The literary works of A.V. Lunačarskij (1875-1933)
    (1971-12-03) Tait, Archibald Linton
  • ItemControlled Access
    Marriage and Brotherhood in Muscovite Russia
    (2018-07-01) Mayhew, Nick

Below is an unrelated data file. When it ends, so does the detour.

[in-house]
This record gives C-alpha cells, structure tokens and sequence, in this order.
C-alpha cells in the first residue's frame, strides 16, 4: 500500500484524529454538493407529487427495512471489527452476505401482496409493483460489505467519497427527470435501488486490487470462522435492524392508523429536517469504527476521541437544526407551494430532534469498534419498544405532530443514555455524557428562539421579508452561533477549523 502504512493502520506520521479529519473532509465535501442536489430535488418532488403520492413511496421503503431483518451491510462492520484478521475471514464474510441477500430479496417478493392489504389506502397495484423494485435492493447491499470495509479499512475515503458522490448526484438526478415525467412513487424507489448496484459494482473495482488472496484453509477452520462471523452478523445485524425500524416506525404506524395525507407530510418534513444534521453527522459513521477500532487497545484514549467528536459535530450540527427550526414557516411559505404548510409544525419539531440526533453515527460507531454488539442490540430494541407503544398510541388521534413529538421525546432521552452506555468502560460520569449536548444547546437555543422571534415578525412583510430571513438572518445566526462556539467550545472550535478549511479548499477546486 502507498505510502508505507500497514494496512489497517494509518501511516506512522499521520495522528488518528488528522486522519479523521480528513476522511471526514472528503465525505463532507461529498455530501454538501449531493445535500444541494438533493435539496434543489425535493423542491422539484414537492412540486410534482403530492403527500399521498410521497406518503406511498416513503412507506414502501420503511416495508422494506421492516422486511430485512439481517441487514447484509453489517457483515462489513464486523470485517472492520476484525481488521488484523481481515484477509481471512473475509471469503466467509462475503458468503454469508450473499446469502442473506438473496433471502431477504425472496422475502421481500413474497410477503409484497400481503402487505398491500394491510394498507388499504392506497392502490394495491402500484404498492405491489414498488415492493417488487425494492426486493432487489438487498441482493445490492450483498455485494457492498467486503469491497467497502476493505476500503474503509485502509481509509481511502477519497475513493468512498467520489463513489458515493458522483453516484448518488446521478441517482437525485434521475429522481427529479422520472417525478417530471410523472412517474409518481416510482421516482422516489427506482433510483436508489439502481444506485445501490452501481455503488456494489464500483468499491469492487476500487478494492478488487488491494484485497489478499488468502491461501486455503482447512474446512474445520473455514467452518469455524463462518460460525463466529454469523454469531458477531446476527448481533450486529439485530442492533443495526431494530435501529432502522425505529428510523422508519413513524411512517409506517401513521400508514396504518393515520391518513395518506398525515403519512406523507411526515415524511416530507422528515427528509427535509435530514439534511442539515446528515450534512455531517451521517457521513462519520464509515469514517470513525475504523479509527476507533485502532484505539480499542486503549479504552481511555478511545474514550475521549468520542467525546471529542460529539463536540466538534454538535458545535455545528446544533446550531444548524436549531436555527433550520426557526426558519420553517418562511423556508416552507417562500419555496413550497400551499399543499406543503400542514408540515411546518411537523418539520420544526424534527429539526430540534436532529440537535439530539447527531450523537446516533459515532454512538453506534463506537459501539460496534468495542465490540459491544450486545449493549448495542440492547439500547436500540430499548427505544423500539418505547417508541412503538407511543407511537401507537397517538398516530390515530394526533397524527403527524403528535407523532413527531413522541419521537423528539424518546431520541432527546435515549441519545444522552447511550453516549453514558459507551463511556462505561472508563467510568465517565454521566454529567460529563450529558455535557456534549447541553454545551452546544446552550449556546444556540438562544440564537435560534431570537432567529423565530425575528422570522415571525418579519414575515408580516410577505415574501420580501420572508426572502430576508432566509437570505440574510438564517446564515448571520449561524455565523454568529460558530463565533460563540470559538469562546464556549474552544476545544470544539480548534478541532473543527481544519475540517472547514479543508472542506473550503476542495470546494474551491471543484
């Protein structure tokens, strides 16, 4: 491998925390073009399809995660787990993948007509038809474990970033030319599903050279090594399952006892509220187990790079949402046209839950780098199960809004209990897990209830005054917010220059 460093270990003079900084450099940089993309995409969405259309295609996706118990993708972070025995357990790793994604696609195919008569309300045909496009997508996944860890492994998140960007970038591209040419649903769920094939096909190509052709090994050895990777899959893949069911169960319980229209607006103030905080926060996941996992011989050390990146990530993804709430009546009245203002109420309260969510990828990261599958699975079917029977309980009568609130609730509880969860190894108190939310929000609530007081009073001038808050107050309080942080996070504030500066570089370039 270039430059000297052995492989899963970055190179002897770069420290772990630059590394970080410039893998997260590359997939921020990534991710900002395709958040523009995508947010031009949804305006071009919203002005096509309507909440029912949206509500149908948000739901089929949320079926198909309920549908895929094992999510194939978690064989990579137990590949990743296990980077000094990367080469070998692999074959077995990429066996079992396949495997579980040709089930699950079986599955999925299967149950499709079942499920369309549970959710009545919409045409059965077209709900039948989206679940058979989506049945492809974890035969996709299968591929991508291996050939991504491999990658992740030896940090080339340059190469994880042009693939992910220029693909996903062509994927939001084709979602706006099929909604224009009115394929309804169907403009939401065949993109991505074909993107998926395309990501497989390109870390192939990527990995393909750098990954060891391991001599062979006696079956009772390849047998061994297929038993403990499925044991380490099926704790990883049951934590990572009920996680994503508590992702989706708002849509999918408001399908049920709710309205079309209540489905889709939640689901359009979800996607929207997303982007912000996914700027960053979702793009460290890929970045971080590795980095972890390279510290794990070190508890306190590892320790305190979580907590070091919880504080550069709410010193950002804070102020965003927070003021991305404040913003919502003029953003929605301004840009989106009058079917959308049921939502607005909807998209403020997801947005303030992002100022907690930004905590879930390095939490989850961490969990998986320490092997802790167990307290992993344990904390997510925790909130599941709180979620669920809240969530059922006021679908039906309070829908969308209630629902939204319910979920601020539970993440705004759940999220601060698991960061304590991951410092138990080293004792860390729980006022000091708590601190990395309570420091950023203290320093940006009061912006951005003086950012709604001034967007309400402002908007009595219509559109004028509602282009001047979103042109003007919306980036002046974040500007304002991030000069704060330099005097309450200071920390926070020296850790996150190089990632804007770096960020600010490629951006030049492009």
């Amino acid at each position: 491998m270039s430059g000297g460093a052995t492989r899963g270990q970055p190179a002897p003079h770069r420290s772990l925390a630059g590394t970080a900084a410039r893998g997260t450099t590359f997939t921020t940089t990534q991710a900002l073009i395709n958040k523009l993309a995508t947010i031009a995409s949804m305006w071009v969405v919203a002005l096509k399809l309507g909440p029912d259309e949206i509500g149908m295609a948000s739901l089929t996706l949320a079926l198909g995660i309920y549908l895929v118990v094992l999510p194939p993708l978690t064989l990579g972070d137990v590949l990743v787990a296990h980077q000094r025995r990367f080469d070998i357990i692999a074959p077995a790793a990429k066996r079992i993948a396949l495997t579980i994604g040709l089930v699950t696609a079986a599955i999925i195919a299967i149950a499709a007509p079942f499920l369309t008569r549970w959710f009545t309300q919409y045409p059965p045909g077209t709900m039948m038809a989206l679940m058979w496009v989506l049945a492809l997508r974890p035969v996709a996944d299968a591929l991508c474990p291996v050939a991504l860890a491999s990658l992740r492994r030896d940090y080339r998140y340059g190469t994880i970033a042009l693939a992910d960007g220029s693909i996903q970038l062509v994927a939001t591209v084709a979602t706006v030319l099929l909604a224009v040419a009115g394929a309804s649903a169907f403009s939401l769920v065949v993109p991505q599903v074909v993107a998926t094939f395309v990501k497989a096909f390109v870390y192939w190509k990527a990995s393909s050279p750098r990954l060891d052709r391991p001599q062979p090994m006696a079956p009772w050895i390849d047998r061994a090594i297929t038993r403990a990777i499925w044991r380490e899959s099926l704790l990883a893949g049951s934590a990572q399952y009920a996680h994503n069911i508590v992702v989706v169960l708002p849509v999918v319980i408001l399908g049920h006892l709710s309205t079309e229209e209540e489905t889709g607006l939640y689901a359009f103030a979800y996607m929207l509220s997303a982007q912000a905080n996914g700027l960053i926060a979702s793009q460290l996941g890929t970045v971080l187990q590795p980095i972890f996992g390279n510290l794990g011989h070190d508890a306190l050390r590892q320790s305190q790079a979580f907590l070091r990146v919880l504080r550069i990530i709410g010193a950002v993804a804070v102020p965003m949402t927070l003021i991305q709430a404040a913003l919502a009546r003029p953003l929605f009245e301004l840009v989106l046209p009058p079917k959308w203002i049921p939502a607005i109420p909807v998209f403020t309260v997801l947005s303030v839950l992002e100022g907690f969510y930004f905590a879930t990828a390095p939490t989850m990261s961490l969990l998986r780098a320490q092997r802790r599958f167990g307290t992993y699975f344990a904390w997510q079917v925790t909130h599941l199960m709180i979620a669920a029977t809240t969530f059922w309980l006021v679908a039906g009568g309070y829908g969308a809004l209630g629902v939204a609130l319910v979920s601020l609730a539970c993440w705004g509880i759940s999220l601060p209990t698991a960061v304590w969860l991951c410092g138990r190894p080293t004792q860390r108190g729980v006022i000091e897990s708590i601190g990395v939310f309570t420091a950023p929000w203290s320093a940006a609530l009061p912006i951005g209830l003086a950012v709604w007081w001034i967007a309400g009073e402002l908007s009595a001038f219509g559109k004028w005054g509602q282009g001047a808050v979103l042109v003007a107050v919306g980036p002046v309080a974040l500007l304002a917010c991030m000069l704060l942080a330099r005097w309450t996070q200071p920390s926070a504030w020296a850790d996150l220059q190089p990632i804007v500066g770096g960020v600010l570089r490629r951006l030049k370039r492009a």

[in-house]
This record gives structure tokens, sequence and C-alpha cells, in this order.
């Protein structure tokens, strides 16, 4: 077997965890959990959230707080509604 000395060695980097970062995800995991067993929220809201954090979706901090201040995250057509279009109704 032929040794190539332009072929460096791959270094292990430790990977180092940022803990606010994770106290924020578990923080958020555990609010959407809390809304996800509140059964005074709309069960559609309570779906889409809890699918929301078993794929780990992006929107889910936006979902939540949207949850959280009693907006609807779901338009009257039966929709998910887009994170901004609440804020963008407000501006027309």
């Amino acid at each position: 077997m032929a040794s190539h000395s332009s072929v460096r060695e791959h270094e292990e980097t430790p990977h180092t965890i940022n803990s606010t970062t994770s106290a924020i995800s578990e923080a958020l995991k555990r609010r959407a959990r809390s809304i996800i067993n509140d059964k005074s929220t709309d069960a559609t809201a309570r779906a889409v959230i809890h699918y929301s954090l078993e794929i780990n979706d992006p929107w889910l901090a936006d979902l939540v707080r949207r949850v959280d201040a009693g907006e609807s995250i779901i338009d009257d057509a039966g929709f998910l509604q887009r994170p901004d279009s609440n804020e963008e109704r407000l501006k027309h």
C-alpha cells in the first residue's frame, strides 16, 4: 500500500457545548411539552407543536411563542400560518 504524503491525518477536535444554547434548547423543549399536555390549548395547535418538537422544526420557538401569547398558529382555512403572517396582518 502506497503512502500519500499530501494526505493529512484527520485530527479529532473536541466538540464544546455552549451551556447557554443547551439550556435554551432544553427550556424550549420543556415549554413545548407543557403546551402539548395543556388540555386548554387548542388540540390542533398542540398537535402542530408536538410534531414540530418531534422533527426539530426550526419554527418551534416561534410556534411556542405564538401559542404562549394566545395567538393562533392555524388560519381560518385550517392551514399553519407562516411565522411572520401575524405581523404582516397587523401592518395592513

In Russia today, conservative views about gender are often promoted through reference to the past, to show that supposedly ‘traditional’ gender roles are intrinsic to Russian history. Frequently, this idea is upheld in scholarship. My work explores the historicity of commonly held assumptions about gender. This dissertation focusses on gender and sexuality in Russia from the sixteenth to early eighteenth centuries. It shows that ideas about what constituted a virtuous marriage were established by reference to ideas about brotherhood. Brotherhood here refers not to biological siblings, but to a church rite of ‘spiritual brotherhood’ known in Russian as bratotvorenie. This rite has not been studied in any depth before. Based on archival work, this dissertation offers a detailed account of the tradition in Russia until its ban in 1650, when it was prohibited by leading ecclesiastical figures for being too like marriage. One churchman complained: ‘The priest, joining together these two men, unites them in matrimony’. The dissertation shows that bratotvorenie was conceived of in premodern Russia as a form of same-sex union, and that it was through banning this tradition that churchmen came to express in a coherent way which kinds of partnership were legitimate and why. The first chapter challenges the idea that marriage was always a monogamous union between a man and a woman for the creation of children, an idea that is often encountered in academic literature on Russian marriage history. It shows that the church rite of marriage was edited in Russia during the sixteenth and seventeenth centuries, when ideas about the sacramental nature of marriage changed. The second chapter builds on these observations, suggesting that marriage and ‘spiritual brotherhood’ were understood as analogous in the premodern period. The final two chapters look at depictions of marriage and brotherhood in hagiography and iconography respectively. They focus on Petr and Fevroniia, the first married couple to be canonised in Russia in 1547. In 2008, their feast day was reworked into a state festival called the ‘Day of Family, Love and Fidelity’, now widely celebrated across Russia. Petr and Fevroniia have been cast as the patron saints of so-called ‘traditional moral-spiritual values’. This view is generally upheld in existent scholarship on the saints. This dissertation responds to the way the saints are being represented today, arguing that they were initially venerated for subverting normative ideas about gender and sexuality—that they were queer. What is more, their veneration paralleled the veneration of holy brothers. Their hagiography seems to have been based on the Life of a monastic brotherhood, and icons depicting Petr and Fevroniia standardly showed them in monastic robes. Focussing on marriage and brotherhood in premodern Russia, each chapter of this dissertation challenges a preconceived idea about the immutability of supposedly ‘traditional’ gender roles in Russian history.